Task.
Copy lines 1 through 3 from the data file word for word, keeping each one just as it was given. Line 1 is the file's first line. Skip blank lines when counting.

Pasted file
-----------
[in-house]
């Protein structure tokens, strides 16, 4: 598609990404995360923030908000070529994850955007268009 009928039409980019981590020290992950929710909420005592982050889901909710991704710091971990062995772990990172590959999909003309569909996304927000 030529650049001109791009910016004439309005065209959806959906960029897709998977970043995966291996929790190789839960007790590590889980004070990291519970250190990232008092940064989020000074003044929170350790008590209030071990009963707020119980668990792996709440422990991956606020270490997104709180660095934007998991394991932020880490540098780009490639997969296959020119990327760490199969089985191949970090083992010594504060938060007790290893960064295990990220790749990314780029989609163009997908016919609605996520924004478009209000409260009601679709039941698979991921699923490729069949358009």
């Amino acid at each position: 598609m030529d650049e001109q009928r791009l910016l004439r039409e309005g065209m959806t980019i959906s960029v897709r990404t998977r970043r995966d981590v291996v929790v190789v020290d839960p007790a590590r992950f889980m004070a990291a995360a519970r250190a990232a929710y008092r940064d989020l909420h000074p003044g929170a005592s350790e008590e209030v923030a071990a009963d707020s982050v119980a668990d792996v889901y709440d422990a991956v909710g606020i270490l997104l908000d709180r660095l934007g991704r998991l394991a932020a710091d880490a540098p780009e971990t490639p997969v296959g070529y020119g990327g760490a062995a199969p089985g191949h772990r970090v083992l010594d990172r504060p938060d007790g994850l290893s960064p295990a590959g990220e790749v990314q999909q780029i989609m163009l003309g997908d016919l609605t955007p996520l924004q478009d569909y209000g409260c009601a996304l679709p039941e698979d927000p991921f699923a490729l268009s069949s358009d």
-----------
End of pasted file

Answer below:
[in-house]
């Protein structure tokens, strides 16, 4: 598609990404995360923030908000070529994850955007268009 009928039409980019981590020290992950929710909420005592982050889901909710991704710091971990062995772990990172590959999909003309569909996304927000 030529650049001109791009910016004439309005065209959806959906960029897709998977970043995966291996929790190789839960007790590590889980004070990291519970250190990232008092940064989020000074003044929170350790008590209030071990009963707020119980668990792996709440422990991956606020270490997104709180660095934007998991394991932020880490540098780009490639997969296959020119990327760490199969089985191949970090083992010594504060938060007790290893960064295990990220790749990314780029989609163009997908016919609605996520924004478009209000409260009601679709039941698979991921699923490729069949358009």
């Amino acid at each position: 598609m030529d650049e001109q009928r791009l910016l004439r039409e309005g065209m959806t980019i959906s960029v897709r990404t998977r970043r995966d981590v291996v929790v190789v020290d839960p007790a590590r992950f889980m004070a990291a995360a519970r250190a990232a929710y008092r940064d989020l909420h000074p003044g929170a005592s350790e008590e209030v923030a071990a009963d707020s982050v119980a668990d792996v889901y709440d422990a991956v909710g606020i270490l997104l908000d709180r660095l934007g991704r998991l394991a932020a710091d880490a540098p780009e971990t490639p997969v296959g070529y020119g990327g760490a062995a199969p089985g191949h772990r970090v083992l010594d990172r504060p938060d007790g994850l290893s960064p295990a590959g990220e790749v990314q999909q780029i989609m163009l003309g997908d016919l609605t955007p996520l924004q478009d569909y209000g409260c009601a996304l679709p039941e698979d927000p991921f699923a490729l268009s069949s358009d």